LOUISVILLE, Ky. (BP)–The fires of Christian persecution have been fueled by the indifference of believers and government leaders in the United States, lamented Nina Shea, director of the Puebla Program on Religious Freedom, during the Southern Baptist Christian Life Commission’s 1997 national seminar March 3.
“It is shocking that so few Americans know about the worldwide global persecution of Christians,” said Shea, an international lawyer and head of the Puebla Program, a human rights group dedicated to defending religious liberty around the world. “Our government is indifferent, even hostile, to the plight of these persecuted Christians.”
The Puebla Program on Religious Freedom is part of the Freedom House, a Washington, D.C., organization founded by Eleanor Roosevelt and Wendell Willkie in 1941 to oppose Nazism and communism in Europe.
Shea, speaking at the Christian Life Commission’s annual seminar on the campus of Southern Baptist Theological Seminary in Louisville, Ky., said Christians are the most persecuted religious group in the world.
“When I talk about persecution, I’m not talking about discrimination or bigotry, I’m talking about torture, enslavement, rape and murder,” said Shea, noting countries with communist influence or militant politicized strains of Islamic faith have the worst records on Christian persecution.
Since the end of the Cold War, Americans have turned inward, Shea said, mistakenly believing the fall of the Berlin Wall and the Soviet Union signaled the end of religious persecution around the world.
A “secular myopia” renders many in America unable to comprehend a worldview akin to Christianity that is willing “to sacrifice liberty and life and freedom for the sake of their beliefs,” said Shea, author of “In the Lion’s Den,” a recently released book detailing international Christian persecution and martyrdom, published under the Baptist Sunday School Board’s Broadman & Holman imprint.
“Our leaders and the media elite are captured by the image of the young man in front of the tank in Tiananmen Square (in China),” Shea said. “They see him as a democracy hero, yet they think that the evangelicals who will lay down their life in China or Sudan for Jesus Christ must be crazy.”
The U.S. government has not made the persecution of Christians an issue, Shea insisted, calling on President Clinton to deliver “a major speech on the global persecution of Christians.”
Shea, recently appointed to the new Advisory Committee on Religious Freedom to the President and Secretary of State, expressed hope the committee would impact U.S. foreign policy for good. Repeating her fear the advisory committee would be “little more than a debating society,” she called again for appointment of a special advisor to the president on religious liberty.
“There are powerful trade lobbies at work,” Shea said, most of them arguing against linking trade to human rights. She expressed reservations there would be further congressional action on the issue, saying Congress has been “bought off” after arm-twisting by business interests with a stake in maintaining the status quo in the offending countries.
She said the United States was willing to put pressure on China over the pirating of computer software and compact discs but was unwilling to tackle the issue of religious freedom for Chinese Christians.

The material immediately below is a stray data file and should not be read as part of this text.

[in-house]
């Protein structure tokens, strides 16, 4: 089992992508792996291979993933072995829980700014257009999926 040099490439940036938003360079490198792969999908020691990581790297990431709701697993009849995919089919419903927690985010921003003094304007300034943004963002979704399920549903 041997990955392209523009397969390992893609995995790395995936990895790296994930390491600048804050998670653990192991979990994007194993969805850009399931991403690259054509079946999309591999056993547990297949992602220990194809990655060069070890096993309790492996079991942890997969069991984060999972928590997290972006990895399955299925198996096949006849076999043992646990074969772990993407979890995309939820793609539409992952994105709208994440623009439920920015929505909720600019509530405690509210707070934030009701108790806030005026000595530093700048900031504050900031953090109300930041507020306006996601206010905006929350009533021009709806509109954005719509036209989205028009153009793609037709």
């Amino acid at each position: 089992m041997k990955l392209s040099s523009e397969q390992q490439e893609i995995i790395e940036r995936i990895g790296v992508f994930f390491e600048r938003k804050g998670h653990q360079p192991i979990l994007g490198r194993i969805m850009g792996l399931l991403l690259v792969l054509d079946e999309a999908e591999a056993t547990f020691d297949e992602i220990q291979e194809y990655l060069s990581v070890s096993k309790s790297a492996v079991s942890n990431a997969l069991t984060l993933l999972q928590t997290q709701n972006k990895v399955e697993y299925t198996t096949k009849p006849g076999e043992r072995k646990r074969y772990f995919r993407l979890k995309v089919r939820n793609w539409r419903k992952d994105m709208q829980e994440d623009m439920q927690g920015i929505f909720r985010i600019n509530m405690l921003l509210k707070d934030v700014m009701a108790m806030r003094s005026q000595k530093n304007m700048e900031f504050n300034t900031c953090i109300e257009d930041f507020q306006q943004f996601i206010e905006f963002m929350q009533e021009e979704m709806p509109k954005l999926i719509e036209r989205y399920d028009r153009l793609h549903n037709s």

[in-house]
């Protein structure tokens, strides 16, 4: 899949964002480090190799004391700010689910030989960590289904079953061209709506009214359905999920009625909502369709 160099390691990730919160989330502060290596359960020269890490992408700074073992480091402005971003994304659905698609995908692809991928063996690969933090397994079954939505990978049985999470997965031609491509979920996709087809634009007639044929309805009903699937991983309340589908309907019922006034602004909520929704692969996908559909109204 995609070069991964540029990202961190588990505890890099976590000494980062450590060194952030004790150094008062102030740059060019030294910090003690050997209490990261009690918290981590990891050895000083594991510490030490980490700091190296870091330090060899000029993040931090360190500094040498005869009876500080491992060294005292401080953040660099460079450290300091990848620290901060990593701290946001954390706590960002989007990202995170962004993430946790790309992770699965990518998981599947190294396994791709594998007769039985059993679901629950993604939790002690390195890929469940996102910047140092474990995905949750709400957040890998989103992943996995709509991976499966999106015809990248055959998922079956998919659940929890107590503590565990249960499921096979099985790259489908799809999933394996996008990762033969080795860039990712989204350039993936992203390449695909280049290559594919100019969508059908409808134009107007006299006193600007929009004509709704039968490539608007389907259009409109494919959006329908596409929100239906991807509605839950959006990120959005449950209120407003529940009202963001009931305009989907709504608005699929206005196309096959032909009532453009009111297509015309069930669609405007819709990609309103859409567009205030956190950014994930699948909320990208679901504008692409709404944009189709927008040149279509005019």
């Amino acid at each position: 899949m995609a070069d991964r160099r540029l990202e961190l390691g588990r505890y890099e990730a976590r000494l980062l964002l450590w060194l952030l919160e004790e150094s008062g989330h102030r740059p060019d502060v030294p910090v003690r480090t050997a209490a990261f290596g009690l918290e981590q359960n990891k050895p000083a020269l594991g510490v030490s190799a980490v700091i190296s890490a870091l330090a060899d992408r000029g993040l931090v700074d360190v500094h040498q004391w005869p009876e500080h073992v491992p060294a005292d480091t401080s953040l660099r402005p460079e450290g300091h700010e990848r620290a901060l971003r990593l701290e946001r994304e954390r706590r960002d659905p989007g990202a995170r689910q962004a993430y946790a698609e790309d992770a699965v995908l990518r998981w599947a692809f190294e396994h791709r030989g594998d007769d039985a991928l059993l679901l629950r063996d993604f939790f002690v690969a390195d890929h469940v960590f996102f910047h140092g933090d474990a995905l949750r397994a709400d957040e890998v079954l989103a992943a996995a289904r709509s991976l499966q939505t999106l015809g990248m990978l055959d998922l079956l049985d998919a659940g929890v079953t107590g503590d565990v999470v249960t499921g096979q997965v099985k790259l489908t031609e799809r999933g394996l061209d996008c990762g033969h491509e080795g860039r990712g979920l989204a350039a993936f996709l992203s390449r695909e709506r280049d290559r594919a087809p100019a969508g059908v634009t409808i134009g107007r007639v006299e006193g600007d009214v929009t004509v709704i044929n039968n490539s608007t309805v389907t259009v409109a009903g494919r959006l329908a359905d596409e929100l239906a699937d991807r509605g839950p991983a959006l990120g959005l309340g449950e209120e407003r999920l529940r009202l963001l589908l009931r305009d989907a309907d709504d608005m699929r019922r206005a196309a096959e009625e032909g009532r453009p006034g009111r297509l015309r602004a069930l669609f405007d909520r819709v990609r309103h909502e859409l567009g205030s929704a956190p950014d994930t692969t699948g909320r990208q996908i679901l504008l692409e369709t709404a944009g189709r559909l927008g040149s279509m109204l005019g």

China has the largest Christian population of any country in the world except the United States, Shea said, noting nearly 60 million believers in the underground house church movement risk their lives and their freedom to worship independently.
“Thousands of Christians are in religious gulags there,” Shea said, “imprisoned because they dared to read the Bible, preach or sing hymns in public.” She explained Chinese leaders see Christians as their biggest threat to political stability, noting Christians in China claim persecution has been greater in the past 12 months than in any time since the post-Mao Tse-tung period in the late 1970s.
Christians in Vietnam, as in China, are imprisoned for spreading “religious propaganda” — a popular charge leveled by government officials against evangelical Christians in Indochina, Shea said. During the last four months, Shea cited four known cases of American Christians being arrested in Vietnam for “singing hymns in a private home and reading the Bible with Vietnamese in their hotel room.”
“Blasphemy laws which bring an automatic death penalty are regularly brought against Christians in Pakistan,” Shea said. And a jihad, holy war, is being waged by the radical Islamic government in the Sudan against Christians, Shea said, recounting accounts of slavery of Christian women and children in “open-air slave markets” documented by surreptitious fact-finding missions in the northeast African country.
Christians in Pakistan suffer through a reign of violence and discrimination, Shea said, relating the story of a youngster whose sole crime was converting to Christianity.
At the age of 12, Salamat Mashi was charged with defacing a mosque — a crime punishable by death. Although no evidence was ever submitted to substantiate the charge, Mashi was sentenced to death. Acquitted by the Pakistani government, the youngster fled the country. Now, two years later, the youngster remains in hiding in Germany, as Muslim extremists have offered a bounty for his capture and death.
As recently as two weeks ago, Shea said, 12 Egyptian Coptic Christians attending a youth leaders’ assembly were murdered.
“Christian churches must take the lead. This must be a grassroots effort,” Shea said, pointing out in a democracy citizens have the right and obligation to demand the U.S. government do something about the persecution.
“As the spiritual heirs of Roger Williams,” Shea said, “it is entirely appropriate for Southern Baptists to take up this issue.”